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Trump lies every 5 minutes — according to science

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Last week, Donald Trump couldn’t decide if he was for violence or against it when during the debate. He claimed that he didn’t support it, after encouraging it earlier that week and then supported it again after he denounced it. In a press conference in front of a plate of steaks and Trump wine, The Donald challenged people to look up his 100% ownership in the companies. “The Daily Show” uncovered that Trump has, in fact, zero percent ownership in the steak and wine companies. It seems that another day means another lie from Donald Trump, but a research project from Politico Magazine proves it’s actually more than that.

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After a week of fact-checking Donald Trump’s statements for a total of 4.6 hours of stump speeches and press conferences, from a rally in Concord, N.C., on Monday to a rally on Friday in St. Louis, they uncovered that Trump lies every five minutes. The estimated total was more than five dozen remarks that were mischaracterizations, exaggerations, or totally wrong.

Some of these Trump statements are distortions, such as saying he doesn’t take money from donors because he’s self-funding his campaign. The truth is, Trump has donate buttons all over his website and has hauled in nearly $7.5 million from donors other than himself. He is, however, self-funding approximately 70 percent of his campaign.

When it comes to actual policy issues, Trump gets into the most trouble. He continues to claim that the United States has a $500 billion trade deficit with China, a fact that has been debunked and debunked. Trump also doesn’t settle lawsuits, according to his statement about Trump University in the last Republican debate. Except, he does settle lawsuits.

He also gets confused easily when it comes to timing when throwing out his signature hyperbole. “The craziest thing I’ve ever seen six weeks ago” was an omnibus spending bill that was actually from back in December. Many of Trump’s opponents have commented on his obsession with the polls that present something positive about his candidacy, but Trump himself seems to get the numbers mixed up. Last week it was the claim that a Wall Street Journal poll showed Hispanic voters supported his campaign when it showed the opposite was true.

Last year, The Donald won the Politifact “Lie of the Year” award, so it isn’t as if these things are new or that it hinders Trump’s support among his followers. Whether it dissuades the critical independent voters remains to be seen.

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Fox News commentator slammed for mocking Joe Biden’s decision to wear a mask

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On Monday, during his observance of Memorial Day, former Vice President Joe Biden donned a face mask in accordance with CDC guidelines — a contrast with President Donald Trump, who has frequently refused to wear a mask even in some places that require them.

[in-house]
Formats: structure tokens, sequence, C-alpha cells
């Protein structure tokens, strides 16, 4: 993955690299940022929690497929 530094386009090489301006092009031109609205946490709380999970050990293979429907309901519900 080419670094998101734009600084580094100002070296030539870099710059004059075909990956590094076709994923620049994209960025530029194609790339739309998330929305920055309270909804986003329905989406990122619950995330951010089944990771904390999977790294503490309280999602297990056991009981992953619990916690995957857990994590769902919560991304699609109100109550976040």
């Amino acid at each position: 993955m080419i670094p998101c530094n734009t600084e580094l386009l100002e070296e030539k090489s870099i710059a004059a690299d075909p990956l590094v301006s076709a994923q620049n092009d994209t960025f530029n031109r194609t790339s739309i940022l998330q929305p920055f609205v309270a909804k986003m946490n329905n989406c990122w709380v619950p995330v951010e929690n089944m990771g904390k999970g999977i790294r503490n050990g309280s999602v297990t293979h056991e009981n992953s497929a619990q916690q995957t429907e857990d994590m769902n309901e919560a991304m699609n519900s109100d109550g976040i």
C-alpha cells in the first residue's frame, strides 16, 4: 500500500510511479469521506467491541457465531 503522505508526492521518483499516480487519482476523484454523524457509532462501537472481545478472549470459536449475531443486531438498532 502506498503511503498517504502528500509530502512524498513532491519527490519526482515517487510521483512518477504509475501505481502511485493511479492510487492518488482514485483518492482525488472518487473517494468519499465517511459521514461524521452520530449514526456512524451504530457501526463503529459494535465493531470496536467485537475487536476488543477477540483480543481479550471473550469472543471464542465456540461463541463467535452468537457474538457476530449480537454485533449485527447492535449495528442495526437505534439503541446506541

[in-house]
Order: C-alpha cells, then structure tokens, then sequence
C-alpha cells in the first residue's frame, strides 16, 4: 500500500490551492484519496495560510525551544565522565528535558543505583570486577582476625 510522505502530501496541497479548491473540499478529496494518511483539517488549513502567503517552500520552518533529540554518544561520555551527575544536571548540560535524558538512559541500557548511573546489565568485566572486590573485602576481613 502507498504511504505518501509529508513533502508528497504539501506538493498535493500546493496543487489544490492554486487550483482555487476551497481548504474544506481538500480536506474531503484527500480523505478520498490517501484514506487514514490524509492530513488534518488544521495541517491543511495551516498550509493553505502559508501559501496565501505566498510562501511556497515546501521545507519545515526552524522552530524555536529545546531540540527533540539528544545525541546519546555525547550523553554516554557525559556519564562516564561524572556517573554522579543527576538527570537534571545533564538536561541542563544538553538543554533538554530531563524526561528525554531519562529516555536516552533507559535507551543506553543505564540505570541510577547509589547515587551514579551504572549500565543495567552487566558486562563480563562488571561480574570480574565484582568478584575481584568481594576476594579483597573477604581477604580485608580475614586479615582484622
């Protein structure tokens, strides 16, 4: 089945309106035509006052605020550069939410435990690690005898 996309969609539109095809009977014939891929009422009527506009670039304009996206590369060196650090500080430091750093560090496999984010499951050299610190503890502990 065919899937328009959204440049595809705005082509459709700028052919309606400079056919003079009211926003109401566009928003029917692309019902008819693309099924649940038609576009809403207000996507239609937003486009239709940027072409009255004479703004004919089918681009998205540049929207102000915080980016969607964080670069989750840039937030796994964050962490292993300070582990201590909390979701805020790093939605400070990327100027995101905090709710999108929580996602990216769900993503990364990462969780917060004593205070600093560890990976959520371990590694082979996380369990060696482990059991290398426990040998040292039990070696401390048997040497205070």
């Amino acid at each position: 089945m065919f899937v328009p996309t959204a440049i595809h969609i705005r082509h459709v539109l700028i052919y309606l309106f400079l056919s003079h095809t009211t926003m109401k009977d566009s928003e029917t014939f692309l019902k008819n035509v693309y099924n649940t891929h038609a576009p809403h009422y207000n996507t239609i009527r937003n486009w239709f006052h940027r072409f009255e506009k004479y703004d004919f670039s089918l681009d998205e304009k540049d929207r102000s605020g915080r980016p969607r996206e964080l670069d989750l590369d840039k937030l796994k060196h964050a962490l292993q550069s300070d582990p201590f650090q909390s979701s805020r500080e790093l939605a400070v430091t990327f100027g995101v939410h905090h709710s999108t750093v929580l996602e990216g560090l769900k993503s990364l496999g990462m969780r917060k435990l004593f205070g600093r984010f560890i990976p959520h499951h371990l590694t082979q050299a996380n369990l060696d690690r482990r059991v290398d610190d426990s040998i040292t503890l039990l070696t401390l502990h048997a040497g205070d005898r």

But Fox News senior analyst Brit Hume went out of his way to mock how Biden looked wearing it.

This might help explain why Trump doesn’t like to wear a mask in public. Biden today. pic.twitter.com/9l1gw1ljBE

— Brit Hume (@brithume) May 25, 2020

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GOP Leader un-endorses Republican candidate for ‘hateful rhetoric’ on social media

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On Monday, House Minority Leader Kevin McCarthy (R-CA) announced he was revoking his endorsement of Ted Howze, the Republican candidate for California's 10th Congressional District, per Politico.

“In light of Mr. Howze’s disappointing comments, Leader McCarthy has withdrawn his endorsement," said McCarthy spokesperson Drew Florio. "As the Leader has previously stated, hateful rhetoric has no place within the Republican Party."

Howze's support within the Republican Party leadership has collapsed after a series of racist Facebook posts were unconvered, in which he called Black voters "political slaves," compared young immigrants to pedophiles, and said Muslims are incapable of being good American citizens.

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2020 Election

Florida seniors are ‘highly susceptible’ to coronavirus — which could hurt Trump’s reelection chances

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On Monday, The Washington Post examined the impact of the COVID-19 pandemic on older voters' politics, and in particular how it is hurting President Donald Trump with the critical demographic in Florida — a state that is almost mandatory for the president to win for a second term.

"While Democrats have worried about Biden’s struggles to excite younger voters, older voters who are upset with the president are poised to be potentially more influential in November, especially in swing states whose populations skew their way, like Florida, Pennsylvania, Arizona, Michigan and Wisconsin," reported Jenna Johnson and Lori Rozsa. "In Florida, more than 20 percent of those who voted in the 2016 election were over age 65, according to exit polls. In 2016, Trump won the Florida senior vote by a 17-point margin over Clinton, according to exit polls. The state ranks as one Trump must almost certainly win to insure his victory, while Biden has other paths to the White House."

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